One way to describe a mongrel or dyno is as a share-nothing process that consumes web requests. Likewise, a worker can be described as a share-nothing process that consumes jobs from a work queue.

Work Queues

Work queues are currently an area of academic debate among thought leaders in the Ruby community. Work queues consist of two parts: a queueing system and a message bus. The message bus may be an implementation of a messaging standard, or a custom protocol.

Some examples of queueing systems include: Delayed::Job, Workling, BJ, and Starling.

Some examples of message buses include: RabbitMQ (implementing the AMQP protocol), Beanstalkd, Amazon SQS, and Kestrel.

These are some great tools, many of which are in production use by major Ruby sites. For example, Twitter uses Kestrel, while Scribd uses loops and ActiveMQ. But when the largest Rails sites in the world don’t have a consensus on the best tool for the job, what should the rest of us be using?

Luckily, there’s an excellent solution for medium-sized apps that has been quietly gaining momentum in the Rails world. That solution is Delayed::Job.

Delayed Job

DJ is an easy-as-pie plugin for Rails written by Tobias Lütke. (It can be used with Sinatra, too). It uses the database as a message bus instead of an external daemon. Using the database as the message bus isn’t as high-speed or featureful as a dedicated daemon like RabbitMQ, but it’s easier to set up, and more than enough for most sites – including Github.

John Nunemaker has an excellent tutorial on DJ, and I’ve previously illustrated the steps for building a queue-backed feed reader. So there’s plenty of material to get you going with this plugin.

DJ on Heroku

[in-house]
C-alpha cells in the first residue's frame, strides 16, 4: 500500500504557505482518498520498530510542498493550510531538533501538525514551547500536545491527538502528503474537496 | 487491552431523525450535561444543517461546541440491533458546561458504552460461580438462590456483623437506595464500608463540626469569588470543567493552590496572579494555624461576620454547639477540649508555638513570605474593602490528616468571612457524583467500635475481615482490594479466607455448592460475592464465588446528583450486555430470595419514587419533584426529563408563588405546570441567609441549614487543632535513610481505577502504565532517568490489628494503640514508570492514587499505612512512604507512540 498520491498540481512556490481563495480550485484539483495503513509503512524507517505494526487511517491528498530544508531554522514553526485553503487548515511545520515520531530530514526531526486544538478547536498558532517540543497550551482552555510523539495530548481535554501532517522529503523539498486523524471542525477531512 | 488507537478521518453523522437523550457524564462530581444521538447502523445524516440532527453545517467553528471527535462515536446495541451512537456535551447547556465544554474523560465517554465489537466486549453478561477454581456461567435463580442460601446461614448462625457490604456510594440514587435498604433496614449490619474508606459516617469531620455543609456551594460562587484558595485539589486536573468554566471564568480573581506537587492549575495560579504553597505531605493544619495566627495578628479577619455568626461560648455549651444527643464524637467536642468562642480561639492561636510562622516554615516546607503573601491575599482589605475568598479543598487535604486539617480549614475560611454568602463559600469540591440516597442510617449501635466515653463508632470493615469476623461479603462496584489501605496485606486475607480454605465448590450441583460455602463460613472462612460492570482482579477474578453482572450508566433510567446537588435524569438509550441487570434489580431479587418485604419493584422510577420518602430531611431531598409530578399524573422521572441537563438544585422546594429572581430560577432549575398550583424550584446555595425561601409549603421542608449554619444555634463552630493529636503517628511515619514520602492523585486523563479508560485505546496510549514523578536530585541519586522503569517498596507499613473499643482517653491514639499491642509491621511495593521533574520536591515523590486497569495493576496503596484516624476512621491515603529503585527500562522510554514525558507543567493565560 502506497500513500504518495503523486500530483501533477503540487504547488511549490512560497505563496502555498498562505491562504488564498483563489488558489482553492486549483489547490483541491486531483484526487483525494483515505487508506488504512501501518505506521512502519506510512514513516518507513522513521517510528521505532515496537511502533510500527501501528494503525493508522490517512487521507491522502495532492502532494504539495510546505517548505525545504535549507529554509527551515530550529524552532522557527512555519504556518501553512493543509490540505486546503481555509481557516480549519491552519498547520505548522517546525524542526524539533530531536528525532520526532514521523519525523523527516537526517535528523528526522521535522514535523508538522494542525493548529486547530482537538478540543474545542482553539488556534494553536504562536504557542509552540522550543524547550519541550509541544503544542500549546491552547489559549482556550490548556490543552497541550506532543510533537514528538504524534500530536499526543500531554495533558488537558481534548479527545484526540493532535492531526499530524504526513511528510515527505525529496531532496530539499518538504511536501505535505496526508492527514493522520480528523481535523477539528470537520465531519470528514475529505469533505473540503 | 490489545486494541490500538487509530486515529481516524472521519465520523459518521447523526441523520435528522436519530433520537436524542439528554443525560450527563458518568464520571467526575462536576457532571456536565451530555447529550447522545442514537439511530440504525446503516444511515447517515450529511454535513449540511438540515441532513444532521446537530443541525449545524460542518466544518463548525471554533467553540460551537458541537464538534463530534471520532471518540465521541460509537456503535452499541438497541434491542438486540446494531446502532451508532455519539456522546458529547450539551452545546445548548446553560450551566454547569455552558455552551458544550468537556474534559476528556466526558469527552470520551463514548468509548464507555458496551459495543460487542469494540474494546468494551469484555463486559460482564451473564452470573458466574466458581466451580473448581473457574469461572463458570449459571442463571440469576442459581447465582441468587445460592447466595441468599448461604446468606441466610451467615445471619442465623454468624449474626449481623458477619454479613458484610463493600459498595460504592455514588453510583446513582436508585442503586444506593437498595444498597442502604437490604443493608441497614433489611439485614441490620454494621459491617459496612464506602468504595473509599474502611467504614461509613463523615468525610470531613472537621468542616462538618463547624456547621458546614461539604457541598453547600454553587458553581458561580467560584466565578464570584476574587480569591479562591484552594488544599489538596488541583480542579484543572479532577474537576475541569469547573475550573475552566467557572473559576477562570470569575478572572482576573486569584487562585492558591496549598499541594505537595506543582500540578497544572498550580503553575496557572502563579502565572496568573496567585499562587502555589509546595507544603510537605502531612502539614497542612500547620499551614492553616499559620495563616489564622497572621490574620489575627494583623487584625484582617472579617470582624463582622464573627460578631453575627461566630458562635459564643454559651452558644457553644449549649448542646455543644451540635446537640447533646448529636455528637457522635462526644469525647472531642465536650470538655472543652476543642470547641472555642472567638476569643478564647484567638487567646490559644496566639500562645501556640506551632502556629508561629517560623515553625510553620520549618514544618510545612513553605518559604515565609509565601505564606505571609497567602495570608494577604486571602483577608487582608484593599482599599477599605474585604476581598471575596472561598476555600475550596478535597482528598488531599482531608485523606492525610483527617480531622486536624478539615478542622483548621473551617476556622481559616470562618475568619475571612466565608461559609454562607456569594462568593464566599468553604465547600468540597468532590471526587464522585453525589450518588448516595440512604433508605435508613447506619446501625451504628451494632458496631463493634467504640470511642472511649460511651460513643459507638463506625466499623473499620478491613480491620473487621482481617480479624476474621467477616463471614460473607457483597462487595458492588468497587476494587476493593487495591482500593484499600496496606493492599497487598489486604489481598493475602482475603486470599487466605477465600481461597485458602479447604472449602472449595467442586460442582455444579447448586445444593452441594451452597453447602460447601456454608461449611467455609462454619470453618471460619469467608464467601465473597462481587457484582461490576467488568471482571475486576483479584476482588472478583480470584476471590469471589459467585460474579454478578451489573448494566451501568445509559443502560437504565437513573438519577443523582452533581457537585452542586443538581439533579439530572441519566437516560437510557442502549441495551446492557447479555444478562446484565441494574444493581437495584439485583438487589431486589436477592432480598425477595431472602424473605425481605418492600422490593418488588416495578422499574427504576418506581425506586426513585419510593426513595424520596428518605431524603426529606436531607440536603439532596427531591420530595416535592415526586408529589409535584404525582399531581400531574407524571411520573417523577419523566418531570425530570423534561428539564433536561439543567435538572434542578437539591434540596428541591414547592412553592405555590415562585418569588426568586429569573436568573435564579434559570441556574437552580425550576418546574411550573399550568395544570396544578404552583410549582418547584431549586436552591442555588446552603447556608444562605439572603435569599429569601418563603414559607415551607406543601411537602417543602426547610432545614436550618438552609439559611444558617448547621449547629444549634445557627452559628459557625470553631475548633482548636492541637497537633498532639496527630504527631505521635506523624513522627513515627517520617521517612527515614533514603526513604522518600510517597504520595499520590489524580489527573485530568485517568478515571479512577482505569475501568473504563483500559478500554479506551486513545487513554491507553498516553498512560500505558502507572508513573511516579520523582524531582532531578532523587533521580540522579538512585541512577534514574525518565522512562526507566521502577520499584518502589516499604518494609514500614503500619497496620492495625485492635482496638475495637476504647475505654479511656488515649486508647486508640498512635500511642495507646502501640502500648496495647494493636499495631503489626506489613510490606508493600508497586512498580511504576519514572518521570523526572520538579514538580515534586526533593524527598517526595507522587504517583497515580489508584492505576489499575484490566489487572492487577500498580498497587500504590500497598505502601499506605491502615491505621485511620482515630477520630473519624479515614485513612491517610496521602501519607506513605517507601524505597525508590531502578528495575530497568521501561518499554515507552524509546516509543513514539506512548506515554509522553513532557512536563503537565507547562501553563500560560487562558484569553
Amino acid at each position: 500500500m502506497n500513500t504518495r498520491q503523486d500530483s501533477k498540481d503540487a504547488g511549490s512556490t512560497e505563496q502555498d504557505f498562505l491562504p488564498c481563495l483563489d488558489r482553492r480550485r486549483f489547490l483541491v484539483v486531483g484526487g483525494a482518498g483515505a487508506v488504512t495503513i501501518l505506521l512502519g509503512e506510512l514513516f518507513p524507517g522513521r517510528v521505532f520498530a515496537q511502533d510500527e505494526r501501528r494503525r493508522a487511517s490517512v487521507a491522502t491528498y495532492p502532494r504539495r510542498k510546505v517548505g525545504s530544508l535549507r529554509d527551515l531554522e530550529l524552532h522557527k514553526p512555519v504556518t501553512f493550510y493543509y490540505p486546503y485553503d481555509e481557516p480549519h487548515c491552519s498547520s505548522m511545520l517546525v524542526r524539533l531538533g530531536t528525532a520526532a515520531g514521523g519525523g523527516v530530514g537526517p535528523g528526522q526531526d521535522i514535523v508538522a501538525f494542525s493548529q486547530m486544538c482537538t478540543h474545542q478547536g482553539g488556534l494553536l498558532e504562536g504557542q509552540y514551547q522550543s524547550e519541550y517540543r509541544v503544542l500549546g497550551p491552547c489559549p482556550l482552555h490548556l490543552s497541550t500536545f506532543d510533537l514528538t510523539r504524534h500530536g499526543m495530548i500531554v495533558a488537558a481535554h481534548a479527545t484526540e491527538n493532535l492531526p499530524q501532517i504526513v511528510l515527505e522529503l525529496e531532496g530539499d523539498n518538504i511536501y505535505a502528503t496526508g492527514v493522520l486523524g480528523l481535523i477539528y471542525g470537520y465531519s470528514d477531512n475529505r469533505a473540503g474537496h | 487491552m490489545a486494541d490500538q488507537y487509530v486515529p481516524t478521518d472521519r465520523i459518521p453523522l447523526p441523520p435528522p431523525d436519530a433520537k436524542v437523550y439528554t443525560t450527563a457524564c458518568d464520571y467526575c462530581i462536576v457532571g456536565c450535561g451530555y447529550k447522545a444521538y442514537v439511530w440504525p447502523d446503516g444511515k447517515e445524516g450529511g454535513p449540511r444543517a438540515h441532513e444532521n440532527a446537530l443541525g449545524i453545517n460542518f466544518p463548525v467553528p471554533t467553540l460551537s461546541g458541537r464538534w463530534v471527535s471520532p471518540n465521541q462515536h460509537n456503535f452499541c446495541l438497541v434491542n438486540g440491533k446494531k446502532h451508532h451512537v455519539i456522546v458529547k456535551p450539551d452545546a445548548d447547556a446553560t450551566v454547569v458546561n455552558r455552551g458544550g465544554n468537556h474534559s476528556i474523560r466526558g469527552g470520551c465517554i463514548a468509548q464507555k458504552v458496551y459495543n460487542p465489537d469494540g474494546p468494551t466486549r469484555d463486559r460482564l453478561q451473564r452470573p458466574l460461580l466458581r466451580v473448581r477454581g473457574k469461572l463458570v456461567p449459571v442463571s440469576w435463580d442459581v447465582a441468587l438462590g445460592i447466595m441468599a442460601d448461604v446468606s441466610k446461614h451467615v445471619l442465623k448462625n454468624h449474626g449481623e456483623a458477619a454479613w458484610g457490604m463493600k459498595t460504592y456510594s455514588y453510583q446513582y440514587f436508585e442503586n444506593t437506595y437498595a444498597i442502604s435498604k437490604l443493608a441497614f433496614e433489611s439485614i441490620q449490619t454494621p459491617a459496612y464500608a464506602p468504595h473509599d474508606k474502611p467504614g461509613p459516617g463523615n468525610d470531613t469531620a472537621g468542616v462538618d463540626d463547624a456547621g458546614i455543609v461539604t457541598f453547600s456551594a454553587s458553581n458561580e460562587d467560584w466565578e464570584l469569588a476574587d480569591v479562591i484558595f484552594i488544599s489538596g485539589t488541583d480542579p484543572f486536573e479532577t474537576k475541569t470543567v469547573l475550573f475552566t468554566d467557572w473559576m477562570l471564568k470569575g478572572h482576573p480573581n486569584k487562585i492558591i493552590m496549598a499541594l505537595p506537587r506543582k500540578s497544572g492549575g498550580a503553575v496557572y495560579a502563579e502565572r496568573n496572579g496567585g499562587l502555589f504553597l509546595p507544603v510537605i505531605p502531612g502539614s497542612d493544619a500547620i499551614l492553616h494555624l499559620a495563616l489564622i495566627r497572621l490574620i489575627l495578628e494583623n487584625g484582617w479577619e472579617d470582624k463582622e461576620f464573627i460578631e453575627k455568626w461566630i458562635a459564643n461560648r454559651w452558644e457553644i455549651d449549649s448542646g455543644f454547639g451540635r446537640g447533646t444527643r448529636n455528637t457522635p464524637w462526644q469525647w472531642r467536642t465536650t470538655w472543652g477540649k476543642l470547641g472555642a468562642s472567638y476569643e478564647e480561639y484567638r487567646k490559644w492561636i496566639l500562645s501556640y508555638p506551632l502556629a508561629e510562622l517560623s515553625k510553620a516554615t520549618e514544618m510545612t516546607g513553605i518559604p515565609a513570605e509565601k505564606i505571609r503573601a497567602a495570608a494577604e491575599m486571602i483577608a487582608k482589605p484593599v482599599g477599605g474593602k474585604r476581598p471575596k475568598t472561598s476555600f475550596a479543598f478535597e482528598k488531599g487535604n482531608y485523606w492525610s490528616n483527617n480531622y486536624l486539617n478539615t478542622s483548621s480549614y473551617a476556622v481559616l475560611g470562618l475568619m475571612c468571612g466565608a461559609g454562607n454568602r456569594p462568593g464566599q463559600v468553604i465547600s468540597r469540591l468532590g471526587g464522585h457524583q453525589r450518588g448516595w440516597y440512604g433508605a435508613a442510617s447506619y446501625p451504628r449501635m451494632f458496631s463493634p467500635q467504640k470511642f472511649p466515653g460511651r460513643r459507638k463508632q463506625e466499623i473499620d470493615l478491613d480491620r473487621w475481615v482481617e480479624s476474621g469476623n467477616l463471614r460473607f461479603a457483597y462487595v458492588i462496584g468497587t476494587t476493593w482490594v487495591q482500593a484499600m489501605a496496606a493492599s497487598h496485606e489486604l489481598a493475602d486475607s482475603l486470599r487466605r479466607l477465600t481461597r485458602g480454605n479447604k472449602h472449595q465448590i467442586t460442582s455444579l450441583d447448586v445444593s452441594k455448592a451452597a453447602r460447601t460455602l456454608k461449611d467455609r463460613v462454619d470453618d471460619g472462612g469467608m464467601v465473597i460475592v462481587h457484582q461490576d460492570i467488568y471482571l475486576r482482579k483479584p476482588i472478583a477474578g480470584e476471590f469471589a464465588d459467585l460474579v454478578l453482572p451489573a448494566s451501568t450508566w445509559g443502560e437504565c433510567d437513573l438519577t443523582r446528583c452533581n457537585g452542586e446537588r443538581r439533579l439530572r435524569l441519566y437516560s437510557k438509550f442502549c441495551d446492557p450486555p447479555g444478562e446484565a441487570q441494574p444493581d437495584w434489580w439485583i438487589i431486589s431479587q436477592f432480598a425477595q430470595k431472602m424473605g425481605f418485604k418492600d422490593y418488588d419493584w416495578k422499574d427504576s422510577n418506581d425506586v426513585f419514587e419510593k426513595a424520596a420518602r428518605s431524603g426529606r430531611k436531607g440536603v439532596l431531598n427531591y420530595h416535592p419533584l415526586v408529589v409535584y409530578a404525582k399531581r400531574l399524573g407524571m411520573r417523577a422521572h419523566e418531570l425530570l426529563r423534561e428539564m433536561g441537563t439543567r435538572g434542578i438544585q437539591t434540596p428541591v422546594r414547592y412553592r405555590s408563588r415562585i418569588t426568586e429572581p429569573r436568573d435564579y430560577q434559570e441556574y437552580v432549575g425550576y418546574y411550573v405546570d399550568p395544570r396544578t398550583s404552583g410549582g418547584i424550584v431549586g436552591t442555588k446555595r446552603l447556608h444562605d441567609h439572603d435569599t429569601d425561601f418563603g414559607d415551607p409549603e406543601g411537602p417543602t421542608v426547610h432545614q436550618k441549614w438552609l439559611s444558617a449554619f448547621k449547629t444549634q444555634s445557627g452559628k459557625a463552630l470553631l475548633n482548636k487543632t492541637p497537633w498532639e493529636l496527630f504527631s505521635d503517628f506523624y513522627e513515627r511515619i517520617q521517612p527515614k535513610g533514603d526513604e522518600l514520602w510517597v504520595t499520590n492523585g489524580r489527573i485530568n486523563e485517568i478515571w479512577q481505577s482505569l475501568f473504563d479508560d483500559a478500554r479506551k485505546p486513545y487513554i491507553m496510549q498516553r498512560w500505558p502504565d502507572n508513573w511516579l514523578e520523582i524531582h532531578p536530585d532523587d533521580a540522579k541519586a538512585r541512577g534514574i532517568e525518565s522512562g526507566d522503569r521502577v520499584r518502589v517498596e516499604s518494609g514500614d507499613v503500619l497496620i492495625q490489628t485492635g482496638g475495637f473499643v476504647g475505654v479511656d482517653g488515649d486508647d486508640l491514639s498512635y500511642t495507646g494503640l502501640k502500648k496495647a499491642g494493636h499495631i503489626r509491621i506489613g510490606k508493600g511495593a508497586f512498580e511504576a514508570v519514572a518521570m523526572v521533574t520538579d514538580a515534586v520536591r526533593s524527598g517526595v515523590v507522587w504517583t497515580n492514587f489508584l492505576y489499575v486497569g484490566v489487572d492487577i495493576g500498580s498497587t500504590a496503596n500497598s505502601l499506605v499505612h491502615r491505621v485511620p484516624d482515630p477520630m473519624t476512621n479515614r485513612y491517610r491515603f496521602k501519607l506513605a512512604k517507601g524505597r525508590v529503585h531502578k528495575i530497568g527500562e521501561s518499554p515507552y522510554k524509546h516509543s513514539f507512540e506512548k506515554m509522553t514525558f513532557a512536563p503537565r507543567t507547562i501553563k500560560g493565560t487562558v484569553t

We’re pleased to announce the first iteration of support for background jobs on Heroku, in the form of DJ support. This has been in heavy beta use by a large group of Heroku beta users (thanks guys!) for the last four months, so we feel very confident that this is a solid solution, ready for real production use today.

Our first publicly-priced offering is a single DJ worker, at $15/mo. You can activate it for your app through the usual add-on interface:

$ heroku addons:add dj
Adding dj to myapp...done.

Follow the instructions for installing the DJ plugin and creating the delayed_jobs table, and you’ll be up and running in minutes. (That’s the smooth, seamless experience you’ve come to expect from Heroku.)

More to Come

If you need something beyond the publicly-priced single worker DJ, contact us. Multi-worker setup, and a more powerful message bus (RabbitMQ) are things we already have in late alpha / early beta status. If you’ve got an app that you think can put these technologies to the test, we’d love to hear from you.

Add-on: Wildcard Domains

Since we returned from a fun and successful Railsconf in Vegas, we have been in full swing completing the rollout of our paid services. The response has been enormous so far, and paid services are now available to all users.

If you’ve checked out the pricing page, you’ve undoubtedly noticed our line-up of a la carte add-ons. We’re really excited about add-ons becoming a key part of our platform, allowing us to seamlessly deliver popular application services and components with the built-in scalability and ease of use you’ve come to expect from Heroku.

We’ve had a solid first batch of add-ons in beta for a while, and today we’re happy to announce the first graduate: Wildcard Domains, which allows your app to respond on * Since we started supporting custom domains on Heroku this has been high on the list of requested features, and now it’s here! To add it to your app for $5/month, simply go to your app’s Resources page and select turn it on. Enjoy!

Config Vars for Deploy-Specific Settings

Say you’re working on a Rails app, and you want to publish your code on Github. Most apps have some deploy-specific private config values – for example, if you’re using the S3 storage back-end for Paperclip, and your S3 keys are saved in config/amazon_keys.yml. You certainly don’t want to push those up to Github – what to do?